give [Caddy](https://caddyserver.com/) a shot, since I've heard good things about it and I want to
take advantage of its built-in automatic TLS.

1. Installed Necessary Packages

Once I know what I want to run, I can install the packages needed:

```sh
$ sudo zypper refresh
$ sudo zypper install git caddy firewalld
```

2. Started the Firewall

```sh
$ sudo systemctl enable firewalld
$ sudo service firewalld start
```

3. Fetched the source

Now I can fetch the blog's source:

```
$ sudo git clone https://git.sr.ht/~damien/blog /srv/www/damienradtke.com
$ sudo chown -R damien:caddy /srv/www/damienradtke.com
```

### Aside on Filesystem Locations

When running a web server, it's largely a subjective choice of _where_ exactly to place the files,
but there are standards that should generally be followed. Here, I am following the advice given by
openSUSE's documentation on the
[Apache](https://doc.opensuse.org/documentation/leap/reference/html/book-reference/cha-apache2.html#ex-apache-directives-virtualhost-basic-configuration)
web server, since the `/srv/www/` directory is already present on openSUSE systems.

4. Configured Caddy

The `caddy` package will, by default, make available a configuration file at `/etc/caddy/Caddyfile`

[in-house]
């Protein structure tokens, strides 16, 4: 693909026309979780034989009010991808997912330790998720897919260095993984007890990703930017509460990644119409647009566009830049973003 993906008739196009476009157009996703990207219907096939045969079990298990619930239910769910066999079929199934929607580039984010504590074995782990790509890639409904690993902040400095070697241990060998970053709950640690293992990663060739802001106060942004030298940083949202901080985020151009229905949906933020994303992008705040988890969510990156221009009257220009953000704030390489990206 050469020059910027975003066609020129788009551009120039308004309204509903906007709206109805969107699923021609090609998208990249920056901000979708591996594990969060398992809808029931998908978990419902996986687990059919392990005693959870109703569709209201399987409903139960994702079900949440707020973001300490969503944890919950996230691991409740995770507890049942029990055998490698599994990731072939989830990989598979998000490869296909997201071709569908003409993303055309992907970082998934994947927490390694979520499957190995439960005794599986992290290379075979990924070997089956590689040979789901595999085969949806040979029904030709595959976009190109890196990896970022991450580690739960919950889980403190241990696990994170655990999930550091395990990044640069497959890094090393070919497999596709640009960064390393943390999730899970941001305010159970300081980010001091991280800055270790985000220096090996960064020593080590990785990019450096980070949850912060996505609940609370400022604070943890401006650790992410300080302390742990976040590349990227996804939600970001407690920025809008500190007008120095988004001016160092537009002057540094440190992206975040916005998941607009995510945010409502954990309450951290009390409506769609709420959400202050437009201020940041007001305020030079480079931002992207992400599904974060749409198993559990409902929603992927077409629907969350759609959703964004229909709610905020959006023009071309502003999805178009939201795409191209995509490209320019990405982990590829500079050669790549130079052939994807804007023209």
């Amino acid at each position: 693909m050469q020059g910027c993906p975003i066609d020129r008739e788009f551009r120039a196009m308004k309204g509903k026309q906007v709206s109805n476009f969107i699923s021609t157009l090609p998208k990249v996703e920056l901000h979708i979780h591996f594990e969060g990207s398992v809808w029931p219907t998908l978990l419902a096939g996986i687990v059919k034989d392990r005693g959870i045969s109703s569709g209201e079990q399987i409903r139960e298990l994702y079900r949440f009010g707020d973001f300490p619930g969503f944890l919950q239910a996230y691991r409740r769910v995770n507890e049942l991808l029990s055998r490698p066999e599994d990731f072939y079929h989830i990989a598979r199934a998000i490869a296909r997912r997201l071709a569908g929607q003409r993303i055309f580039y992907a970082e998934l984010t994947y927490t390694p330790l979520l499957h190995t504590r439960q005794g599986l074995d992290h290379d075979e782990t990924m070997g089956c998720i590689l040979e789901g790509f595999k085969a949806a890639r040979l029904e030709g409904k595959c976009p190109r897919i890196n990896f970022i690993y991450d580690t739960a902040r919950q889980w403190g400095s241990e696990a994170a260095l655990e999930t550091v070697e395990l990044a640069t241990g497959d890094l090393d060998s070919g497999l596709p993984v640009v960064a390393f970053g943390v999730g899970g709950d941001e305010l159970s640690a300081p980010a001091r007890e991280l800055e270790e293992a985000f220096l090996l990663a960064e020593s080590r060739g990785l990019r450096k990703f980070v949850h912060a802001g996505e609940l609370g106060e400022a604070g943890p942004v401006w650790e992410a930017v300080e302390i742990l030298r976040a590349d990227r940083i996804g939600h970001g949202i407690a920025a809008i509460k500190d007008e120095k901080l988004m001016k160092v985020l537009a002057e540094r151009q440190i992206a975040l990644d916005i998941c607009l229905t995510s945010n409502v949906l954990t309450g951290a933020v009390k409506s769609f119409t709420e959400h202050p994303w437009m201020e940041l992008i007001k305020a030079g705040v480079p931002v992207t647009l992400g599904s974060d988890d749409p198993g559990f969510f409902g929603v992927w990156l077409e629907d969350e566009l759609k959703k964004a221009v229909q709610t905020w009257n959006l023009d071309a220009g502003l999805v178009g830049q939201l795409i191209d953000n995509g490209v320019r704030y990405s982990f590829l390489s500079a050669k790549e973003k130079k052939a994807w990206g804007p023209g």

that we can update to provide this site's hostname, and where it should serve its content from:

```
damienradtke.com
root * /srv/www/damienradtke.com/public
file_server
```

5. Started Caddy

Then I just needed to start Caddy running (and ensure that it starts automatically if the server is
ever rebooted):

```sh
$ sudo systemctl enable caddy
$ sudo service caddy start
```

I then confirmed that Caddy was running successfully with

```sh
$ sudo service caddy status
```

6. Updated Firewall

In order to allow external traffic on ports 80 (for HTTP) and 443 (for HTTPS) to reach my web
server, I need to enable those services in the firewall:

```sh
$ sudo firewall-cmd --zone=public --add-service=http
$ sudo firewall-cmd --zone=public --add-service=https
```

5. Updated DNS Records

With Caddy running and serving my site's files, all that's left is to update DNS to point to this
new server! I also manage my DNS records within Linode, so it's easy enough.